122 items found
  • India: Industrial relations profile

    The Indian economy grew steadily during 2000–2010, with a growth of about 8% in GDP. However, in 2012–2013, GDP growth dropped to 4.96%, due to impending fiscal and balance of payment imbalances, a rise in the consumer price index and a stagnating manufacturing sector. Moreover, unlike the period 2001–2005, 2005–2010 did not see employment creation grow concomitantly with value added by industries, in particular manufacturing, giving rise to a situation of jobless growth. A key issue in Indian labour law is the ongoing debate over whether or not legislation should be reformed to introduce greater flexibility into the labour market.

  • Japan: Industrial relations profile

    Japan's real GDP growth rate was 2.0% in 2012, continuing to make the country's economy the third largest worldwide. While manufacturing is still an important economic sector, in the past three decades the services sector has gradually grown. In 2013, Japan’s working population was 65. 6 million, but this will rapidly decrease because it has become a so-called ‘super-ageing society’. Workers’ right to organise, bargain and act collectively is guaranteed by the Constitution. This means a labour union is permitted to request the employer to hold discussions and conduct whatever activities are necessary to put pressure on the employer to comply with the law.

  • Brazil: Industrial relations profile

    Characterised by large and well-developed agricultural, mining, manufacturing and service sectors, Brazil’s economy outweighs that of all other South American countries. The government continues to play an extremely important role in the Brazilian system of labour relations. The legislative branch of the government has a tradition of intervening in the labour market, issuing laws and regulations with the declared objective of protecting workers, resulting in extremely detailed and protective legislation. The judiciary also plays an essential role.

  • China: Industrial relations profile

    With a population of over 1.3 billion, China is the most populated country and the second largest economy in the world as of 2013. The labour market participation rate is high, because the social security system is basic with limited coverage. Industrial relations have been developed within the broader context of economic and labour market transformation. Governments of all levels, and the labour authorities and other law enforcement departments within these governments, are responsible for law enforcement. They are also involved in the mediation and arbitration of labour disputes.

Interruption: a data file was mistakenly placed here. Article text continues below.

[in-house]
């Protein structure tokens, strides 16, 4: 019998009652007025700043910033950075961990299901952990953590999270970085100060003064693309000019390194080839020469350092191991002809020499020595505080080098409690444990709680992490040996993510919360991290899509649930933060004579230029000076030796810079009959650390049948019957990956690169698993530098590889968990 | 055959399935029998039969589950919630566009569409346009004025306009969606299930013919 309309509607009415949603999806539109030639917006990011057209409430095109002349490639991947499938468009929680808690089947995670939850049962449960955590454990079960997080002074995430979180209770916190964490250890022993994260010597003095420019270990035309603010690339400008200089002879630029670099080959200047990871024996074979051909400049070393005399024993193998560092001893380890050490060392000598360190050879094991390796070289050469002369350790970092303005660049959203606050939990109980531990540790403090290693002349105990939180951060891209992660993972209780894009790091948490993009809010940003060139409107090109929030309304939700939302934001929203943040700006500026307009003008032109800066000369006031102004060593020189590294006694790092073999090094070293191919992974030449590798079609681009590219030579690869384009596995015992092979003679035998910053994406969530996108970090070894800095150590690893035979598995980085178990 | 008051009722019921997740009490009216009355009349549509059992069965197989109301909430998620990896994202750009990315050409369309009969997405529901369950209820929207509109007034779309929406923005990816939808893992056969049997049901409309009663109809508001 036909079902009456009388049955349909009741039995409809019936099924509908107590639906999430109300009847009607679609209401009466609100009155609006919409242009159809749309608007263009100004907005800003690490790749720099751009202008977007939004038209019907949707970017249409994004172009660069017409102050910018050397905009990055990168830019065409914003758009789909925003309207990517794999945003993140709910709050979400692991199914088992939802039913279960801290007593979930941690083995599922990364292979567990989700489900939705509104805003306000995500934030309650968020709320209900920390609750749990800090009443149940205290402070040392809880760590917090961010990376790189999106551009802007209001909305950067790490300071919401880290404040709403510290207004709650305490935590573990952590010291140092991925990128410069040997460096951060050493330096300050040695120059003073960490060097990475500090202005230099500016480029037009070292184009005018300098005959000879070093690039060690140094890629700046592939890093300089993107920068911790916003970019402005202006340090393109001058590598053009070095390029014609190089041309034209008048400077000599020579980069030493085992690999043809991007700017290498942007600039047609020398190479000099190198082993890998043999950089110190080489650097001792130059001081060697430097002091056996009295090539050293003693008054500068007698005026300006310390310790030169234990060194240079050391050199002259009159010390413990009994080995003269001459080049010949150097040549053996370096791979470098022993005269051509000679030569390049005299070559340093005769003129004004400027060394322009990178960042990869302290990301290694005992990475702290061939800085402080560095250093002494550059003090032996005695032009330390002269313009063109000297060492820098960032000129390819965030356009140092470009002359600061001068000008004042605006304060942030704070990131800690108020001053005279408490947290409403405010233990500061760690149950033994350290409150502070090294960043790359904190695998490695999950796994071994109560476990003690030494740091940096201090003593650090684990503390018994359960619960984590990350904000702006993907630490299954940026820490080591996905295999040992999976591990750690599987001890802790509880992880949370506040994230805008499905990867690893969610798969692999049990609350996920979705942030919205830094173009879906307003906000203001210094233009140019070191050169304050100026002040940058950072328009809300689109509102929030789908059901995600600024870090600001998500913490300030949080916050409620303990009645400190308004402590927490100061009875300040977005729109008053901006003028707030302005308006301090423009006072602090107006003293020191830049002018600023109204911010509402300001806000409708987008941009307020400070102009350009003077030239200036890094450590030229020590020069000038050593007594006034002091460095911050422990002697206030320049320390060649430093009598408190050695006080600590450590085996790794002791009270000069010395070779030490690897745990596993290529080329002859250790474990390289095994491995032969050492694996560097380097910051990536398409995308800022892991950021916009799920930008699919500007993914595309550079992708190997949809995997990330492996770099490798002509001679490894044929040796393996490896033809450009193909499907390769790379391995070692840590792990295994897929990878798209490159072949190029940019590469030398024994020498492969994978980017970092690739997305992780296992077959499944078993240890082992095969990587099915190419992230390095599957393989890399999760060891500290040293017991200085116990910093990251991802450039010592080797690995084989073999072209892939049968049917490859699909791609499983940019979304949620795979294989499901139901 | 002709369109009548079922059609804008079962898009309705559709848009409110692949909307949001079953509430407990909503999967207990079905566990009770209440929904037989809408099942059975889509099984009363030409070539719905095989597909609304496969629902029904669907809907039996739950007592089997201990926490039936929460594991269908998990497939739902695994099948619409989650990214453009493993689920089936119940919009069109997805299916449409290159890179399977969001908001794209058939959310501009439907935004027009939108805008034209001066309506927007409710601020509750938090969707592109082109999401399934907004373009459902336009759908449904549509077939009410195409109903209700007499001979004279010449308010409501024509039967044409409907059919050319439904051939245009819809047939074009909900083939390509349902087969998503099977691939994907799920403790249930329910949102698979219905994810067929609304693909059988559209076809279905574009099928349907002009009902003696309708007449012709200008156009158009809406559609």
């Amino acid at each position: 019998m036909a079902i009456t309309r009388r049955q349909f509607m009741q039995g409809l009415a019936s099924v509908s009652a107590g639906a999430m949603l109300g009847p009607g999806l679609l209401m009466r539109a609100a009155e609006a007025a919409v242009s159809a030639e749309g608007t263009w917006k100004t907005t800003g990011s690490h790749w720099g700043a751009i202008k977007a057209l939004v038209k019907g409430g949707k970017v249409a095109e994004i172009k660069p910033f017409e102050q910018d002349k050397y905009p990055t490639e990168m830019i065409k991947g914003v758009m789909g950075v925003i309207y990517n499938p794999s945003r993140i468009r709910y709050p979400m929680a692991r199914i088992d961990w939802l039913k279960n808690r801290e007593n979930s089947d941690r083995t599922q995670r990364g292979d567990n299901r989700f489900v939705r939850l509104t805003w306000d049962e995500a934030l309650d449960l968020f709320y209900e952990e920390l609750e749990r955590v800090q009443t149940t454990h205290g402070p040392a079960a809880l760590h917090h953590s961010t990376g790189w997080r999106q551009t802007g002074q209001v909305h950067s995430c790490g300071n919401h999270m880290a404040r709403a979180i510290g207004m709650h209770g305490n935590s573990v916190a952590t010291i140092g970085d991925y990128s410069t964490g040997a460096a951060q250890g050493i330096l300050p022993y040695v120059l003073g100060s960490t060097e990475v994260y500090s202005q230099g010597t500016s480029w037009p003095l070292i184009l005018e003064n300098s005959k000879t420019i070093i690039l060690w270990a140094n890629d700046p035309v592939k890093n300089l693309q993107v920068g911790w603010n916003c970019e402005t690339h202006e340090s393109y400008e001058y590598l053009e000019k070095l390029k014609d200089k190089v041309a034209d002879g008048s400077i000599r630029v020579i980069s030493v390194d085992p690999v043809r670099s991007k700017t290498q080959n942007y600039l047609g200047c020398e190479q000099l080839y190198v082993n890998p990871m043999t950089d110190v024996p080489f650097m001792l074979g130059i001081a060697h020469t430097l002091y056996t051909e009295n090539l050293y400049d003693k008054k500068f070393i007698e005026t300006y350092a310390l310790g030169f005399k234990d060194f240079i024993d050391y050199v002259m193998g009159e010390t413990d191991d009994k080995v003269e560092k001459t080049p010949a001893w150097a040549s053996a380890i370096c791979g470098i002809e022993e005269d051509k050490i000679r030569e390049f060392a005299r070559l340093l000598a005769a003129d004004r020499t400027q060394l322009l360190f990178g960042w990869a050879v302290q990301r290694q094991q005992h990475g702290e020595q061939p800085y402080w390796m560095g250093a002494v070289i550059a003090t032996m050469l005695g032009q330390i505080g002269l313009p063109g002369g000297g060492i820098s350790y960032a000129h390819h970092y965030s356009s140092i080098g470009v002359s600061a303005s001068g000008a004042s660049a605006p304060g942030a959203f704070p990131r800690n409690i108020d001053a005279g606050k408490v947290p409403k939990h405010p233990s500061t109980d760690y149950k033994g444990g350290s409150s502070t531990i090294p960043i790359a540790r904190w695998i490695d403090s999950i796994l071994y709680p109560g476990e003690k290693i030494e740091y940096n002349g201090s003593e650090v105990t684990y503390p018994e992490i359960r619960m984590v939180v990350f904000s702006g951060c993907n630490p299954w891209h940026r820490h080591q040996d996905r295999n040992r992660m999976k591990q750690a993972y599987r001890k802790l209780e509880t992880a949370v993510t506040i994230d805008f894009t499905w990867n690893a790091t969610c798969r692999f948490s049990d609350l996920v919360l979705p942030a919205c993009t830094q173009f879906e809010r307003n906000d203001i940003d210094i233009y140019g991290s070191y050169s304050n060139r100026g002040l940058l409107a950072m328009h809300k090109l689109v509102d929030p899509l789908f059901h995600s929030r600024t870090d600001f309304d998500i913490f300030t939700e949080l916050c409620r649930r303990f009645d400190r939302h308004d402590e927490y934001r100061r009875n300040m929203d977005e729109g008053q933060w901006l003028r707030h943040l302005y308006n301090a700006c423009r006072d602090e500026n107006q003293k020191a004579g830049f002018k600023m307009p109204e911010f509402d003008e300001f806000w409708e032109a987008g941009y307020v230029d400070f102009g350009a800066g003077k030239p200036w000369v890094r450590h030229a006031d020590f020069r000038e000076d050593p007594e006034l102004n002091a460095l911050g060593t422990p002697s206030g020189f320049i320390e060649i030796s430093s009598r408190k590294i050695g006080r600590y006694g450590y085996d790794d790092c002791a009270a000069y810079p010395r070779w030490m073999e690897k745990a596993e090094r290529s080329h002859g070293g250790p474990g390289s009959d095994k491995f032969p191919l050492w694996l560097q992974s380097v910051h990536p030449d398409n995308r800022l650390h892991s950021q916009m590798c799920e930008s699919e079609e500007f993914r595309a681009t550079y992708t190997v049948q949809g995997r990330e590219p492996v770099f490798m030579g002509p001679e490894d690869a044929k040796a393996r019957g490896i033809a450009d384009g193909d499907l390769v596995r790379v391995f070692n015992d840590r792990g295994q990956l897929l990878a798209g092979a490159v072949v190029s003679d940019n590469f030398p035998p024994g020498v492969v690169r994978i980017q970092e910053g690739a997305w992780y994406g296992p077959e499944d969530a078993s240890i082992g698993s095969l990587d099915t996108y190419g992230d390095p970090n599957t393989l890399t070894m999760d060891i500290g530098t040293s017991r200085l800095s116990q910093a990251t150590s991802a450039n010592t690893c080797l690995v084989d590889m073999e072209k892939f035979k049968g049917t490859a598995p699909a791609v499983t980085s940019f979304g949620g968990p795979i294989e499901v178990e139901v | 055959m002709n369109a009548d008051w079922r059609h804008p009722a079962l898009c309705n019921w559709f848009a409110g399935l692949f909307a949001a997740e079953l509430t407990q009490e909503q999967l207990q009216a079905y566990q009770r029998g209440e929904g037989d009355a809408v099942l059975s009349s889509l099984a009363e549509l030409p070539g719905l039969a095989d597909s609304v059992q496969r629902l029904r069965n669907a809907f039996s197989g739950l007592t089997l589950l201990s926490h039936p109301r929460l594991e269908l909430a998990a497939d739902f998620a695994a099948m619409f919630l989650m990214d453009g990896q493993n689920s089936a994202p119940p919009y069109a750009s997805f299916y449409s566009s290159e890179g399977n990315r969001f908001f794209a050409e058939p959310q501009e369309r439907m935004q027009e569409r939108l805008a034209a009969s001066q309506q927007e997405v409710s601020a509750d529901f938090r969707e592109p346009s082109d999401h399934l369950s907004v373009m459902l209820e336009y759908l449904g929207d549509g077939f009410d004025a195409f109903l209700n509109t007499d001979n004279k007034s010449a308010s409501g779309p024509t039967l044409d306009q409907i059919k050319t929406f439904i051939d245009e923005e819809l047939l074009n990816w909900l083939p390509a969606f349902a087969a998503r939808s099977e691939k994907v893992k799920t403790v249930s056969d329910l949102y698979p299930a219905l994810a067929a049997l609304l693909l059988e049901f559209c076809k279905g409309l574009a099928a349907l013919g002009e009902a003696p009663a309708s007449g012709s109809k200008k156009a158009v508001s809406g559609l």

• Turkey: Industrial relations profile

    Turkey has a population of 75.6 million, half of which is under the age of 30. It has close to 55 million people of working age (15–64 years old). Of those, only 27 million are economically active. The unemployment rate is 9.2%. The economy has been undergoing a structural shift from agriculture and industry to services. Despite its remarkable economic performance, Turkey is still not managing to increase its employment levels. Industrial relations in Turkey are characterised by low union density, decentralised collective bargaining and hostile labour–employer and labour–state relations. Read more in this industrial relations country profile.

  • Representativeness of the European social partner organisations: Chemical sector - Executive summary

    This study aims to provide the necessary information to encourage sectoral social dialogue in the chemical sector. The goal of Eurofound’s series of representativeness studies is to identify the relevant national and supranational social partner organisations in the field of industrial relations in selected sectors. Hence, the study identifies the relevant national social partner organisations in the chemical sector via a top-down approach (listing the members of the European affiliations) and a bottom-up approach through Eurofound’s network of European correspondents.

  • Annual work programme 2015

    The year 2015 marks the third year of implementation of Eurofound’s four-year work programme 2013–2016, From crisis to recovery: Better informed policies for a competitive and fair Europe. The multiannual strategy laid down in the four-year programme provides Eurofound with a clear framework for the development of its annual programmes. The programme describes the policy context in which the Agency operates and defines the mission of the organisation and its core areas of expertise. It identifies four policy priority areas where Eurofound will provide high-quality, timely and policy-relevant knowledge as input to better informed policies. This is the Agency’s strategic objective for the 2013–2016 period.

  • Representativeness of the European social partner organisations: Woodworking sector - Executive summary

    This study aims to provide the necessary information to encourage sectoral social dialogue in the woodworking sector.

  • Eurofound News, Issue 10, November/December 2014

    This issue contains articles on: Findings in figures; Joint conference promotes social cohesion; Spotlight on mobility in the EU; News in brief; and Publications.

  • Social cohesion and well-being in the EU

    In order to develop effective and focused strategies to uphold social cohesion and improve happiness and quality of life in Europe, it is above all necessary to understand how complex social developments interact with each other. In particular since – as this study amply demonstrates – the different circumstances in the individual EU Member States demand flexible measures that can be adapted to each specific situation.This policy brief examines how significant social cohesion is for the well-being of people in Europe.